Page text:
Monday, September 20, 2010

Blink by Malcolm Gladwell

Blink deals with our innate capability to make snap judgments in the blink of an eye. Malcolm Gladwell strives to address three broad themes in this yet another masterpiece. He lays out that snap judgments could be every bit as good as ones taken after prolonged deliberation. He then states that we need to know when to trust such instincts and when we must be wary of them. Lastly, he states that the the human mind can indeed be trained to control and enable rapid cognition.

What follows is a deep-dive into the way human beings judge situations and come to instant conclusions. It turns out that we are all experts at 'thin slicing' - an ability to find patterns based on choosing specific experiences & filtering out the rest. And as we are thin slicing, our subconscious mind does guide us towards a conclusion. To prove this point, Gladwell takes us through the world of art experts (who, at a moment's observation identify a fake), a marriage analyst (who, upon looking at perceptible facial expressions & hearing conversations determines the strength of a marriage) and medical malpractice lawyers (who can hear snippets of a doctor's conversation with his patient and conclude his risk of being sued). As you go through such examples, you marvel at his ability in marshaling his points and presenting them in such a manner that you can actually relate to them.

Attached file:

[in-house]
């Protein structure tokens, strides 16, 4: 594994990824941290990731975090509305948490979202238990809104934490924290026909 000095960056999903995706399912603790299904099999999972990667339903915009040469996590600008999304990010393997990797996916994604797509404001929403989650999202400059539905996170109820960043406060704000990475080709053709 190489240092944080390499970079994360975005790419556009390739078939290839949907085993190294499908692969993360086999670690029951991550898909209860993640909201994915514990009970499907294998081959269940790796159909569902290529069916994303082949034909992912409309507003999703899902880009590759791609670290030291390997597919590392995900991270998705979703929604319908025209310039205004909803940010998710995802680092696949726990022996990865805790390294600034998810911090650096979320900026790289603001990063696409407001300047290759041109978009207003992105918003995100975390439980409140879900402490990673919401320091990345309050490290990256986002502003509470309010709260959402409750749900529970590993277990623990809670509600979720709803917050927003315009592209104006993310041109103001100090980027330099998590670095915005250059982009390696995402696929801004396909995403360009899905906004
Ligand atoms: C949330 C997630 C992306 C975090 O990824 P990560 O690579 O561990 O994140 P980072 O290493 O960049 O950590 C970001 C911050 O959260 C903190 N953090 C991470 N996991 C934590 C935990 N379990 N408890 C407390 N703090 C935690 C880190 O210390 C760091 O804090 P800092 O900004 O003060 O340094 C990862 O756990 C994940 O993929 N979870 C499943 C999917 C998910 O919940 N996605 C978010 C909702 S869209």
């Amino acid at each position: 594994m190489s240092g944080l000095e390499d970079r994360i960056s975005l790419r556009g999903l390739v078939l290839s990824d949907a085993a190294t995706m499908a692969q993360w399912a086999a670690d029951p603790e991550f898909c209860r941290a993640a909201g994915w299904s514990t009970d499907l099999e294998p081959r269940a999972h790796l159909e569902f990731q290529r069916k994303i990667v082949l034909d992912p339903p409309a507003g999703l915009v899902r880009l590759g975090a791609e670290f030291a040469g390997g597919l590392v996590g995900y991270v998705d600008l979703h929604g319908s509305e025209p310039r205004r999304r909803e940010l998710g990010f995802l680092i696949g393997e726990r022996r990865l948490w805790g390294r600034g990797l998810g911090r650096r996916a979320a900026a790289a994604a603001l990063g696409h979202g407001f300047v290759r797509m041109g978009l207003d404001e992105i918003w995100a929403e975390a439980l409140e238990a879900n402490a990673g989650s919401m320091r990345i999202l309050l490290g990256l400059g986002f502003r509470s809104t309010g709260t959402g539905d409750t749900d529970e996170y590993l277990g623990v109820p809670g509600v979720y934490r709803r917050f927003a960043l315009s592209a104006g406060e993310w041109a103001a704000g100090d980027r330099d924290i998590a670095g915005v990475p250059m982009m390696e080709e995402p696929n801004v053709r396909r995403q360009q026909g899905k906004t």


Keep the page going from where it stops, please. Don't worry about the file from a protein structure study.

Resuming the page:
But how do we sift the meaningless slices from the important ones? Gladwell states that slicing based on physical attributes, stature and stereotypes are best avoided. In other words, you change the way you thin slice. And, it would help to reasonably limit the options/choices that you use to arrive at a conclusion.

While the first two objectives of the book are well structured, it is the third aspect that the book lacks, viz. how can the human mind be trained. The reader is only advised that he must 'practice'; the examples mentioned thereafter are on how repeated mind reading enabled under less pressure could lead to reduction in accidental police fatalities. While I wholeheartedly agree that practice makes perfect, I definitely would have liked better examples. Or may be, there is no better example than sustained experience?

Regardless, this is yet another brilliant book from one of the world's most original thinkers. The next time you come to a conclusion in the blink of an eye, try to ascertain what you did. You may be surprised by what you find.

1 comment:

Hari said...

Check out one or both of the videos

They are very much related to this posting!!